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Durango former finance director sentenced to prison for embezzlement

Julie Brown must pay $700,000 in restitution
Durango’s former finance director Julie Brown was sentenced Friday to five years in jail and must pay restitution to the city of Durango. She stole more than $700,000 from the city over 11 years as an employee.

The city of Durango’s former finance director, Julie Brown, was sentenced Friday to five years behind bars for embezzling more than $712,000 from town coffers over 11 years.

In November, Brown, 51, pleaded guilty to two felony charges: embezzlement of public property and theft of $100,000 or more but less than $1 million. Brown worked in city finance for more than 17 years before resigning in October 2019 amid allegations of fraud.

Brown’s jail time is on hold until May when the court will reconsider her sentencing. If she makes good-faith restitution payments during the interim, the five-year sentencing could be reduced to probation, said 6th Judicial District Judge William Herringer.

“I’m not going to promise you what I’m going to do, but I think that would show a very good-faith effort to make the city whole,” Herringer told Brown during her sentencing hearing.

Herringer had wide discretion in determining Brown’s punishment, including probation or up to 12 years in prison.

She was sentenced to five years in prison on the theft charge, a Class 3 felony, and three years for the embezzlement charge, a Class 5 felony, which will run concurrently to the Class 3 charge.

In addition, the court sentenced her to spend three years on mandatory parole and to pay full restitution to the city in the amount of about $712,298. The city has 91 days to file any additional requests for restitution.

If Brown pays the city of Durango about $250,000 in the interim, the amount she said she could pay by next week, then the defense could ask the court to reconsider her jail sentence.

“The sentence was a good balance of making the city (financially) whole and punishing Ms. Brown for her conduct,” said prosecuting attorney David Ottman.

Richard Jaye, Brown’s defense attorney, declined to comment about the sentencing.

Durango City Council, some city staff members and members of the public were present at the hearing, through video or phone conferencing.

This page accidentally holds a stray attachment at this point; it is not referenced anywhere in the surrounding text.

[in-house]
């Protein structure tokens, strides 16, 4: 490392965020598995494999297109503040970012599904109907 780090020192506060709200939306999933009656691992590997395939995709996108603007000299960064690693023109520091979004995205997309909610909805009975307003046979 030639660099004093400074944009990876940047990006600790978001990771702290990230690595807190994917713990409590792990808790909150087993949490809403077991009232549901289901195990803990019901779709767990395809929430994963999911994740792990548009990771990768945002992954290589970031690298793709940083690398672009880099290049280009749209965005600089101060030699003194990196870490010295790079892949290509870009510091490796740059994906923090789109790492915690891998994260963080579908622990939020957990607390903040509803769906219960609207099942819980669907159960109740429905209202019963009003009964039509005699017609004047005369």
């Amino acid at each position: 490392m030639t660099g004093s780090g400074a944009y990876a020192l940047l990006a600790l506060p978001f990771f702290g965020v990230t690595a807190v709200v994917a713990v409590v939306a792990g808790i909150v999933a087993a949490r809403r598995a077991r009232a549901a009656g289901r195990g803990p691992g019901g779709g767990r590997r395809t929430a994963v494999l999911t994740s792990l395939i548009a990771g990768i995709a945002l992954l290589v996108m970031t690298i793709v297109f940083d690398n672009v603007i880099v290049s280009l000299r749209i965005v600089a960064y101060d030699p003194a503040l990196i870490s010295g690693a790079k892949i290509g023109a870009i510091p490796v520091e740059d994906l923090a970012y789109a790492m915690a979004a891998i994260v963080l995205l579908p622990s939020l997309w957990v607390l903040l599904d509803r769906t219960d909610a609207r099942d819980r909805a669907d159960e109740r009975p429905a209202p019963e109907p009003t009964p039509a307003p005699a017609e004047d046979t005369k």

“It was personally very difficult to make a demand of such importance to a person’s life, especially somebody who I’ve worked with over a period of years,” said Mayor Dean Brookie. “In the end, I think the judge heard our request on behalf of the people and arrived at a very reasonable sentence which focuses on financial reimbursement.”

Said City Councilor Kim Baxter: “I’m encouraged because I really believe that getting restitution is incredibly important and should be a priority. That’s what we’re looking for, but the judge left the door open for her to have some jail time to make her accountable for her actions.”

In a letter to the court, Durango City Council emphasized the harms caused by Brown’s actions: the stolen money, erosion of public and staff trust, lost financial opportunities and additional expenses to examine and shore up city finances.

“We are not asking for any leniency but rather that full restitution be provided to the city of Durango and that she serves time for her felonious crimes,” the letter said.

Amber Blake, who served as interim city manager in October 2019 when the allegations of fraud came to light, supported the council’s statement during the meeting.

“Do everything that you can do to make the city whole and allow the community to feel that justice has been served in this case,” Blake said, speaking for city residents and staff members.

Brown’s daughters spoke in her mother’s defense during the hearing.

“She has our utmost support and love,” said one daughter, who could not be identified through the hearing’s virtual format. “She’s the hardest-working person I’ve ever met, and I know she will do whatever she needs to to make this right.”

Brown said she took responsibility for her actions and apologized to her former colleagues, the residents of Durango, and her family and friends.


“While I wish I could go back and make different decisions, I can only take responsibility and move forward,” Brown said. “I will use this as a catalyst to give back for the rest of my life. The guilt, remorse and shame that I have been living with for years has been harder than any sentence could be.”

According to an arrest affidavit, Brown approved checks from the city of Durango to Animas Professionals in her role as finance director. From there, she deposited the checks into her personal bank account.

Court records show Animas Professionals dissolved in 2010, and was owned by Bill Brown, Julie Brown’s father-in-law.

Since October 2019, the city has revamped its internal processes to double-check financial records, launched an external audit specifically designed to catch fraud and updated its policies to match best practices.

City Manager José Madrigal announced this week that the city will launch a new online platform for the public to review city finances in 2021.


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